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Coaching - The Philanthropic Gesture

Dec 18, 2007
It used to be the standard practice of businesses to participate in generous charitable giving. These businesses would try to give to as many charities as possible with their charitable giving budget divided among those who asked for contributions. Simply imagine one pie cut in as many pieces as possible - everyone gets a pretty small piece.

Today the process has changed for many businesses. It is not uncommon to see businesses actually create a charitable foundation with a grant application process that is reviewed by a foundation board of directors.

These businesses are also making it clear the type of charities they are most likely to contribute to. In other words the pie isn't carved into as many pieces under this new charitable giving standard - fewer gifts with a greater individual impact.

I've mentioned often in other articles that the coach or team leader has the best opportunity to inspire his or her team. This can be true of philanthropic gestures as well.

You can choose a charity you are most closely aligned with and allow team members to join you in contributing to the cause most closely identified with your business. You can also make the charity known to your online visitor so they have an understanding of what you stand for, and participate if they wish.

Box stores typically make local schools a priority in their giving and will post amounts given to local schools for visitors to inspect. You can make a similar gesture by either posting donation totals or a direct link to the charity.

Recording artists are also taking time in their concerts to promote a charity of choice for fans to consider. This platform has raised millions of dollars for selected charities.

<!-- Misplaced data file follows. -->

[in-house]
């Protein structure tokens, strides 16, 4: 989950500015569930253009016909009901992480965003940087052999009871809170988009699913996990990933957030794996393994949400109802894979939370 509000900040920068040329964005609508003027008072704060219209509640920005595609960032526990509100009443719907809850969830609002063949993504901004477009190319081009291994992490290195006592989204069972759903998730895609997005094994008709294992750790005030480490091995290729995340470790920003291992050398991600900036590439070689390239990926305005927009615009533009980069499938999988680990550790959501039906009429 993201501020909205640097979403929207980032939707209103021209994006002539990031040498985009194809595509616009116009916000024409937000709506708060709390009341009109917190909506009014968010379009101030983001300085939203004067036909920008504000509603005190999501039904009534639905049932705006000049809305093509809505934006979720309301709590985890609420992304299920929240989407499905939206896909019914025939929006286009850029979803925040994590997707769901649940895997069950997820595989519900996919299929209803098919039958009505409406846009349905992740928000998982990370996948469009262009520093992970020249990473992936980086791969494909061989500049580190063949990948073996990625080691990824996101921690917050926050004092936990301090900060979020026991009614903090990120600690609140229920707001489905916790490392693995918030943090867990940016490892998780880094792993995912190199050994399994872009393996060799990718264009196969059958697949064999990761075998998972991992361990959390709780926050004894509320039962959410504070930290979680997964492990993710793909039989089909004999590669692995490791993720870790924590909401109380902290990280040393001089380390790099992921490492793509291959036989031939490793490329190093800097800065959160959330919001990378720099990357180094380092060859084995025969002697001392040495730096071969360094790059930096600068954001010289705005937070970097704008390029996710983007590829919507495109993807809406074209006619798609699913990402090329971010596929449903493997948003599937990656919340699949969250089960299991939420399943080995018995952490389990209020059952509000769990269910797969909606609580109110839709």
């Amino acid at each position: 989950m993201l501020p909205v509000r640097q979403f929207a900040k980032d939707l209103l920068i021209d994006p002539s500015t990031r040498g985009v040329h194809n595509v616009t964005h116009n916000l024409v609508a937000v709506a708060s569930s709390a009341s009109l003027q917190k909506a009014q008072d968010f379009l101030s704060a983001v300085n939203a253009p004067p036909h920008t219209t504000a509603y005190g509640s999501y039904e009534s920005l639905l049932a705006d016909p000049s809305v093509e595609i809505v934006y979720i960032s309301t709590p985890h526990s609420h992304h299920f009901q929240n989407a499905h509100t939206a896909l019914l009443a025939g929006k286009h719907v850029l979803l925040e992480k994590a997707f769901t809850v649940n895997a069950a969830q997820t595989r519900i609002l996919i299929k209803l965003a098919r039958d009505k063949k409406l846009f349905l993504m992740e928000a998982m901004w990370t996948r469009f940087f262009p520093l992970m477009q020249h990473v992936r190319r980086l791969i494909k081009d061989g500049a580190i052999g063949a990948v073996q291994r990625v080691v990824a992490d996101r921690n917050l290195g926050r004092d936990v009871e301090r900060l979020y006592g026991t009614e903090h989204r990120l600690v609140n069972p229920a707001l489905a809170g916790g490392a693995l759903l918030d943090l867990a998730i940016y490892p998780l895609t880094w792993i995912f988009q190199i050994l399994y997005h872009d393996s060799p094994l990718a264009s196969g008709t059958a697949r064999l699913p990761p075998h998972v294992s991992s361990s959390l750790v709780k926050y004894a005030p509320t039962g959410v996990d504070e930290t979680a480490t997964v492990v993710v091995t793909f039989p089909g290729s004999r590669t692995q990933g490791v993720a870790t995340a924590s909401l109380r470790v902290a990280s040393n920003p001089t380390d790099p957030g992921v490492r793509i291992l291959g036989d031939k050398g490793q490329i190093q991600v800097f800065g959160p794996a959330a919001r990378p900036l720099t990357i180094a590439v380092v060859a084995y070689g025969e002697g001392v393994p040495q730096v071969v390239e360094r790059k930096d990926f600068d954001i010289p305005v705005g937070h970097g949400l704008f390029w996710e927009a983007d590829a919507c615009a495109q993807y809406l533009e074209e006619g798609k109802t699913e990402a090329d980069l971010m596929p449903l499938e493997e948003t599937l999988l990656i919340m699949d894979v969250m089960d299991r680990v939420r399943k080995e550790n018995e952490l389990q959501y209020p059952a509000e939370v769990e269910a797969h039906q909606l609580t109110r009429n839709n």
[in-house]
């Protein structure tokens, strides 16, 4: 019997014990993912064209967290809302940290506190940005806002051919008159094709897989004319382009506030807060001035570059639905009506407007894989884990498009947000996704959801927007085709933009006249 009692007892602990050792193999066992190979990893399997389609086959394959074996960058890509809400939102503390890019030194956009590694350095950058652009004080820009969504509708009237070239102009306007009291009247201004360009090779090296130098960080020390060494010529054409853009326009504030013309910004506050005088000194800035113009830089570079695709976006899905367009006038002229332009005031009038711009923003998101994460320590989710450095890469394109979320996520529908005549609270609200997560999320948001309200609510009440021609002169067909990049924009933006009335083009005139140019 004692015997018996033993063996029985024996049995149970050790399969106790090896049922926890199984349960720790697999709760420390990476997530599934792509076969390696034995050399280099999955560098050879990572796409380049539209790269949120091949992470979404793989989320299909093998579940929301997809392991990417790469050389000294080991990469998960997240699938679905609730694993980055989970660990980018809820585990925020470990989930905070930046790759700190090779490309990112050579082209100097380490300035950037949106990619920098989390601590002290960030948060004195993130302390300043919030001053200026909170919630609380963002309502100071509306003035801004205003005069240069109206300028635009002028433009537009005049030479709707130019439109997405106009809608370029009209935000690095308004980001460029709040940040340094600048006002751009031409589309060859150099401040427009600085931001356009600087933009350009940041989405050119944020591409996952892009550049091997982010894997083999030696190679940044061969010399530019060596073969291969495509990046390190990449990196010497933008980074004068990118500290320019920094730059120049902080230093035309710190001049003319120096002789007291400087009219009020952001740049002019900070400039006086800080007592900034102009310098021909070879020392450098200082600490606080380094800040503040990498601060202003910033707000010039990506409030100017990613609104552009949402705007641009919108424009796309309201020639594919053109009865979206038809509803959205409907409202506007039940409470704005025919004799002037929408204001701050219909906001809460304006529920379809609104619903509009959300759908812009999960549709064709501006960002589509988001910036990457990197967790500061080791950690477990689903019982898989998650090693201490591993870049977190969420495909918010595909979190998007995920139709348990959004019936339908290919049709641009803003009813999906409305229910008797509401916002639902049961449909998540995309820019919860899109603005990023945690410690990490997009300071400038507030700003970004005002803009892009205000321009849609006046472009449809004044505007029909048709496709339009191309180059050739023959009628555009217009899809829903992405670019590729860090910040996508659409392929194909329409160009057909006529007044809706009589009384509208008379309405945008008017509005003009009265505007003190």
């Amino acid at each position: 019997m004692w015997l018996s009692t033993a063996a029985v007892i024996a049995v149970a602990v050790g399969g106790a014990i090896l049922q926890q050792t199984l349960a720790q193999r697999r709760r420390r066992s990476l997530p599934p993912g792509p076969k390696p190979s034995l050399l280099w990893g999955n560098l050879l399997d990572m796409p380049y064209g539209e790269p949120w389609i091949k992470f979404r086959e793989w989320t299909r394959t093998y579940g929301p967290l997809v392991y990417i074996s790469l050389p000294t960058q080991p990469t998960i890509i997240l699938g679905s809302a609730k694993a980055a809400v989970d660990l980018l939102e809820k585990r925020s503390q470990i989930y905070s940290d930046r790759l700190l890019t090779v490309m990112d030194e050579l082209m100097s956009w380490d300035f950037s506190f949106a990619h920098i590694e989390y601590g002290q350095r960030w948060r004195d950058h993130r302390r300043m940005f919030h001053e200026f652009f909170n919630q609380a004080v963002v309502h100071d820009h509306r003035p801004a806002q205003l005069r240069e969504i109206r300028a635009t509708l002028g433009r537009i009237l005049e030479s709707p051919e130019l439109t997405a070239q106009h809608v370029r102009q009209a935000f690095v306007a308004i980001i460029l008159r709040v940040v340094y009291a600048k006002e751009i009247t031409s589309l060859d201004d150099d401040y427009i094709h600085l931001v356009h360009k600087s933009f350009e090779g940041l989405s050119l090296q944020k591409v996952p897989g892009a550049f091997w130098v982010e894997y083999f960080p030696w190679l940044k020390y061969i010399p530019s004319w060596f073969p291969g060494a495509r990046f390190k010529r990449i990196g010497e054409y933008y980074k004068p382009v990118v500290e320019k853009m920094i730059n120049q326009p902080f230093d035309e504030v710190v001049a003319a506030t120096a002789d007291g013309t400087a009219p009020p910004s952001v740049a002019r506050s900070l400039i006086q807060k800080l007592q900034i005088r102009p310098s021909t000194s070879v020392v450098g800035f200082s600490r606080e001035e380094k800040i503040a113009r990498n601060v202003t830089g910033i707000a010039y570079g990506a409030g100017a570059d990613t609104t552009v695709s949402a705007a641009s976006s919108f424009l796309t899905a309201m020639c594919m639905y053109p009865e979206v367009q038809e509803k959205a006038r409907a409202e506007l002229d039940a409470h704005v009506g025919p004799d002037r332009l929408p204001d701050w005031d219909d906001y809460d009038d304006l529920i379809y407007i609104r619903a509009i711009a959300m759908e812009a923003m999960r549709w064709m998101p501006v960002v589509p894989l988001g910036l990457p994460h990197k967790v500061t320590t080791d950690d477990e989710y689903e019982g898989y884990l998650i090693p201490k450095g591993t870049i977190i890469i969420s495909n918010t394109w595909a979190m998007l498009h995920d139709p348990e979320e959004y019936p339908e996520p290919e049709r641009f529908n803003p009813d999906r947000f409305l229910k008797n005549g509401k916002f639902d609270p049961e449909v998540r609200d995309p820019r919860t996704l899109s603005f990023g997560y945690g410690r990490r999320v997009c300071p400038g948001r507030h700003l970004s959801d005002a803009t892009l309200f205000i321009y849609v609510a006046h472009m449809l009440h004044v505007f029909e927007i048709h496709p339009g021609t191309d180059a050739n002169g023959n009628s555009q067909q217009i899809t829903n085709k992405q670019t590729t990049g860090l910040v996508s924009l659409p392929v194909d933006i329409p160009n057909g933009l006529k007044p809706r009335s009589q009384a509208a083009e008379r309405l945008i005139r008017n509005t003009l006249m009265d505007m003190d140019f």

Giving back is a hallmark of a good coach, and a good coach knows that they are given a platform to share the passion they feel for business and for a cause they believe in.

The late Dave Thomas, owner of Wendy's Old Fashioned Hamburgers had a passion for adoption, being adopted himself. He put that passion to work by making sure his employees had financial incentives to adopt. His foundation also lists the top 100 businesses that share the same core values of adoption as their personal drive in philanthropy.

Thomas is just one example of men and women who are, in the role of business coach, taking person passion and using their business platform to do something remarkably good for others.

The needs of charitable organizations are immense, but somehow when a business works to promote the specific needs of a smaller group of charities the overall effect can be greater support and higher visibility for the individual charity.

In essence a partnership is forged that is mutually beneficial on many levels. Yes the needs would be financial, but the benefits are mutual good will and the satisfaction that lives are affected in a positive way through a means of giving that is made possible as you do your best in the arena of business coaching.

The NFL players and coaches give back to their communities and so are progressive businesses both in and out of cyberspace.
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